10 August 2015

First Scene Nonsense

Figuring out the first scene in your book can be tricky. It's the first thing your reader is going to read, so you want to hook them and get them wanting to read the whole story. But the scene should also make sense within the overall story. You have to make sure this particular scene is the right one to open the book. Once you figure all of this out, then you have to make sure you actually write it so that it meets these requirements. But like most things, it isn't always easy.

I've been thinking a lot about the first scene in my book lately. Actually, I've been avoiding it. I know I need to rewrite it so that it makes more sense and hooks the reader more. I've always known when and where it takes place, and pretty much everything that happens in it, but despite that, I still can't get it quite right. So lately I've just had no idea what to even do with it.

I think one of the problems is that there's a lot going on, but not in the scene itself. There's a lot of exposition--the narrator is conveying a ton of information to the reader and I'd say only half of it is actually relevant to the scene. It's important to his character, but it really doesn't need to be said within the scene itself. So I guess I've already figured it out. I should move this information to another scene. I really have no idea how to bring it up now, but that's probably a blog post for another day.

The second problem is that while the first scene is necessary to the story, it does kind of require some catching up on what has happened before the story begins. I've basically always had this idea that these books would start with the main character already in the middle of some scheme, because that's basically what he's always doing (especially in the first book when he's only 15, causing trouble is pretty much his only hobby). So this first scene is actually the end to something he already started, but it sets in motion what is actually the main plot of the book. So while it is necessary, there is some needed explanation. I just worry that it may seem odd to the reader.

The good thing is that I think I'm on the right track to figuring out my first line. I was never really crazy about the way I had it in the second draft, but I had no idea how to change it. A few nights ago I came up with something, and while I don't think it's perfect, I think what the line is saying is where I want it to be. I think it's getting the point across, but I'll probably need to rewrite it a few times to get it exactly the way I want.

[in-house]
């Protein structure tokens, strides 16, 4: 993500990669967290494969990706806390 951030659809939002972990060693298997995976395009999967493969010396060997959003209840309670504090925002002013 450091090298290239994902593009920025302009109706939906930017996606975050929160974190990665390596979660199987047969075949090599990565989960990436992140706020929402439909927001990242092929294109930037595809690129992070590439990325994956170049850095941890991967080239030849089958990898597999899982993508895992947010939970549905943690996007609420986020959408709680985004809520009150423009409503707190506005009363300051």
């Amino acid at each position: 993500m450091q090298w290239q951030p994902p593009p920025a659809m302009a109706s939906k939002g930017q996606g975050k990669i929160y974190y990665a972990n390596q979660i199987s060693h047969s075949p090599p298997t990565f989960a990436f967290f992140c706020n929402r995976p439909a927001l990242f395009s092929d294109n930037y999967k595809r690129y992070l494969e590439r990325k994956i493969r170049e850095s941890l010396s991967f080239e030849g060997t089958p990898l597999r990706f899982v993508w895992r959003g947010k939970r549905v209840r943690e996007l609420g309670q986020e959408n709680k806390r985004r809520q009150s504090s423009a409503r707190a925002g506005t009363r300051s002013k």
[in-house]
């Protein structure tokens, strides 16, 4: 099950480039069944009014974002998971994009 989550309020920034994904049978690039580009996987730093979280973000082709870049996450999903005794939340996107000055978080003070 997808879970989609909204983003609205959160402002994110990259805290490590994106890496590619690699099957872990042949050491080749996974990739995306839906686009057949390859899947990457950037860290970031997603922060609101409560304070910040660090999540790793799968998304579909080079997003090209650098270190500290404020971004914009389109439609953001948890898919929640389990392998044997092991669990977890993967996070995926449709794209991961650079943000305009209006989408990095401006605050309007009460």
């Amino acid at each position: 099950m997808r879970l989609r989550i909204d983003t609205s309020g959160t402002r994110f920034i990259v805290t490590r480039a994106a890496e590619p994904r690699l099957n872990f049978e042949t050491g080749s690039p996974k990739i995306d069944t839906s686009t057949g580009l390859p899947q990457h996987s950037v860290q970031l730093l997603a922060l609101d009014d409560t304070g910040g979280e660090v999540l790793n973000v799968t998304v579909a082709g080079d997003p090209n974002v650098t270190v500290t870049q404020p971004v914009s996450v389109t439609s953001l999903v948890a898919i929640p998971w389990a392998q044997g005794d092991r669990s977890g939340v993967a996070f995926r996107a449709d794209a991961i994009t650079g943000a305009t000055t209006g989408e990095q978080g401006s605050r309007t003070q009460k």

So these are the editing issues I've been tackling lately. And that's just one scene!


  1. That first line has to be an attention getter for sure.

    And I like the idea of starting a book right in the thick of things, as long as it's not too confusing. Just enough mystery to keep me turning pages.

  2. I hate coming up with great first lines.
    Whatever information you cut, just sprinkle it throughout the book. You'll find good places to insert it and if you don't, then it probably wasn't necessary.

  3. I am actually STILL having problems with a first sense for a book that I finished four years ago! Every time I think I have it right, time goes by (riddled with rejections) and I think it's all wrong again. I'm actually going to completely move the first chapter of this book and put it a few chapters deeper. I hope it works! Good luck with your first scene!

  4. That was my issue. When I first wrote my MS, we were smack dab in the action, and critiquers were like, "Interesting, but who are these people?" And then when I added a part that gave who the people were, polished my MS and sent it out, agents said, "Not wowed." So now I've added a whole new scene that incorporates both elements so that people know my characters but can also be hooked from page 1.

    Good luck!!

  5. Good luck! It took me a while with my current WIP to get the first scene right. At one point, I deleted 3000 words and started over.

  6. Feeding in the important stuff is tricky and takes skill. I know you'll figure it out.

  7. it's super hard, especially when you also need to give the reader a feel for the setting, mood, main character personality, and hint at backstory! i've read it's like a mini book in itself teasing at the meaning of the whole novel... good luck! you'll get it!

  8. I'm sort of on the other end of the spectrum, in that I don't really sledgehammer my readers right off the bat, but more ease into it before shifting gears and eventually put pedal to metal. One thing I definitely learned throughout the years is not to do an info dump right off the bat.

    Example: my first book started off with a simple phone conversation (cliché I know) which in the course of roughly 100 words, set up the entire plot of the book. Although there was minimal action, I managed to introduce two main characters and who they are in that entire conversation without turning anyone off.

    Father Nature's Corner

  9. I know what you mean. Usually, I leave the opening to almost when I'm done with everything else. Because until I'm sure that the rest of the book is the way it should be, there's no point to adapting the opening.

    All the best with finding the best way to making the scene work.